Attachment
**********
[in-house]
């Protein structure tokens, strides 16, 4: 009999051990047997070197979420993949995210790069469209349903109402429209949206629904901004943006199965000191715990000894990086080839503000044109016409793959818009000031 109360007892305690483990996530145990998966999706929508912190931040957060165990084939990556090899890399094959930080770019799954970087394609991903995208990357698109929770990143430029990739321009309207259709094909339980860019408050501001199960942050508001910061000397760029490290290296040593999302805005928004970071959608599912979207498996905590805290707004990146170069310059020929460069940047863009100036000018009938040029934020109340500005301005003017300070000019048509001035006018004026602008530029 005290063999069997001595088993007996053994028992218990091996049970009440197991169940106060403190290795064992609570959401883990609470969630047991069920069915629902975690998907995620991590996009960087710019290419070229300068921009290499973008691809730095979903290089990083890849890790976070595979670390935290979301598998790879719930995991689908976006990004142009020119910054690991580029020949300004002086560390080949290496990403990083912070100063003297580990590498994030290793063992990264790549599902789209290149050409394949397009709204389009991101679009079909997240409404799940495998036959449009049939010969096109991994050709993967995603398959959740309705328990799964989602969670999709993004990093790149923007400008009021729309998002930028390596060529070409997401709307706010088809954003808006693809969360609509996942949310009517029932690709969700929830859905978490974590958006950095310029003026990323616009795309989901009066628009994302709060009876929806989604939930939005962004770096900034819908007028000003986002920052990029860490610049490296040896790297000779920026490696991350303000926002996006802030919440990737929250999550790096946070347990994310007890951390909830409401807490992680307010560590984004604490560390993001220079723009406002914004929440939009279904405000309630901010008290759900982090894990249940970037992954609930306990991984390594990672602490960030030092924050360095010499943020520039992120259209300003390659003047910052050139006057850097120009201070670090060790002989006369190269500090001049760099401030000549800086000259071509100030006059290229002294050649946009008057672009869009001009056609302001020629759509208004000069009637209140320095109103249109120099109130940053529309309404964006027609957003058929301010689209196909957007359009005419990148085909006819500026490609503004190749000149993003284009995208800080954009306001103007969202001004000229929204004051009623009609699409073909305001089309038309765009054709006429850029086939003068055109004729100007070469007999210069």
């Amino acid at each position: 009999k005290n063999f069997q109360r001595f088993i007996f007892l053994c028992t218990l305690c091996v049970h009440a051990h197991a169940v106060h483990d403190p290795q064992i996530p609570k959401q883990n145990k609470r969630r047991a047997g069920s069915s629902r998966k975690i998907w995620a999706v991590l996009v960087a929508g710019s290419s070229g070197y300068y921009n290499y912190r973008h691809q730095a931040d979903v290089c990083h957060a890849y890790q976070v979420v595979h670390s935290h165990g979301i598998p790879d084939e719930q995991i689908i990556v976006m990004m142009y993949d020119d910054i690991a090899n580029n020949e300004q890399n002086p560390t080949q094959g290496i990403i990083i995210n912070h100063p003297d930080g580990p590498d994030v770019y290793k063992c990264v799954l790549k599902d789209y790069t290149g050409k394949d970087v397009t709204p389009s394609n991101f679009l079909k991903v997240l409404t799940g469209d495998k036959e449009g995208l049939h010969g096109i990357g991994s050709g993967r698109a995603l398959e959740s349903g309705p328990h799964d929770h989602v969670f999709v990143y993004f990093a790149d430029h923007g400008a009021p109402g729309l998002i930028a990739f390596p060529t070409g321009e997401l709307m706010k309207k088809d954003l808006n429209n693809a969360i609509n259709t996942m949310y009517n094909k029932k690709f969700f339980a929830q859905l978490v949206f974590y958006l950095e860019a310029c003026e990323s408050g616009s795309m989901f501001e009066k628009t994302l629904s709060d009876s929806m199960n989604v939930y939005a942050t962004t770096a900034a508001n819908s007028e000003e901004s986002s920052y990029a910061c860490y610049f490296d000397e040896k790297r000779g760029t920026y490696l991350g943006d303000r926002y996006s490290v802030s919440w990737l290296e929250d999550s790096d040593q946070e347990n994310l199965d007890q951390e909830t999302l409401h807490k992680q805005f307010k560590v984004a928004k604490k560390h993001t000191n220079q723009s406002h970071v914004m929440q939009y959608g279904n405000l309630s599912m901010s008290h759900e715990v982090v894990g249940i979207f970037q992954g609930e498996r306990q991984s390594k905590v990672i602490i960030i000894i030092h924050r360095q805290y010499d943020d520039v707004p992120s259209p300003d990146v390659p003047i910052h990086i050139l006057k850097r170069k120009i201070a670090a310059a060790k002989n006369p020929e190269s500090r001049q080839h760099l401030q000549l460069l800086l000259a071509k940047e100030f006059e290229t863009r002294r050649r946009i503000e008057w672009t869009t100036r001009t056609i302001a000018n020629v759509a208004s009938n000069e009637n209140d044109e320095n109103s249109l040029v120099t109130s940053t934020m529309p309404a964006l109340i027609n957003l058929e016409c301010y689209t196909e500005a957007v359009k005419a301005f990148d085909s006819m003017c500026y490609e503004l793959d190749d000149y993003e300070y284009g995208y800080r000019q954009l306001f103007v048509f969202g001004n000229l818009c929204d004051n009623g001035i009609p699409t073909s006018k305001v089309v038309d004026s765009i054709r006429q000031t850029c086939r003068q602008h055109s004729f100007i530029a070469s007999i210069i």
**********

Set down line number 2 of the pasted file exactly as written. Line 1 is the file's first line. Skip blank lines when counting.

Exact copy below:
């Protein structure tokens, strides 16, 4: 009999051990047997070197979420993949995210790069469209349903109402429209949206629904901004943006199965000191715990000894990086080839503000044109016409793959818009000031 109360007892305690483990996530145990998966999706929508912190931040957060165990084939990556090899890399094959930080770019799954970087394609991903995208990357698109929770990143430029990739321009309207259709094909339980860019408050501001199960942050508001910061000397760029490290290296040593999302805005928004970071959608599912979207498996905590805290707004990146170069310059020929460069940047863009100036000018009938040029934020109340500005301005003017300070000019048509001035006018004026602008530029 005290063999069997001595088993007996053994028992218990091996049970009440197991169940106060403190290795064992609570959401883990609470969630047991069920069915629902975690998907995620991590996009960087710019290419070229300068921009290499973008691809730095979903290089990083890849890790976070595979670390935290979301598998790879719930995991689908976006990004142009020119910054690991580029020949300004002086560390080949290496990403990083912070100063003297580990590498994030290793063992990264790549599902789209290149050409394949397009709204389009991101679009079909997240409404799940495998036959449009049939010969096109991994050709993967995603398959959740309705328990799964989602969670999709993004990093790149923007400008009021729309998002930028390596060529070409997401709307706010088809954003808006693809969360609509996942949310009517029932690709969700929830859905978490974590958006950095310029003026990323616009795309989901009066628009994302709060009876929806989604939930939005962004770096900034819908007028000003986002920052990029860490610049490296040896790297000779920026490696991350303000926002996006802030919440990737929250999550790096946070347990994310007890951390909830409401807490992680307010560590984004604490560390993001220079723009406002914004929440939009279904405000309630901010008290759900982090894990249940970037992954609930306990991984390594990672602490960030030092924050360095010499943020520039992120259209300003390659003047910052050139006057850097120009201070670090060790002989006369190269500090001049760099401030000549800086000259071509100030006059290229002294050649946009008057672009869009001009056609302001020629759509208004000069009637209140320095109103249109120099109130940053529309309404964006027609957003058929301010689209196909957007359009005419990148085909006819500026490609503004190749000149993003284009995208800080954009306001103007969202001004000229929204004051009623009609699409073909305001089309038309765009054709006429850029086939003068055109004729100007070469007999210069």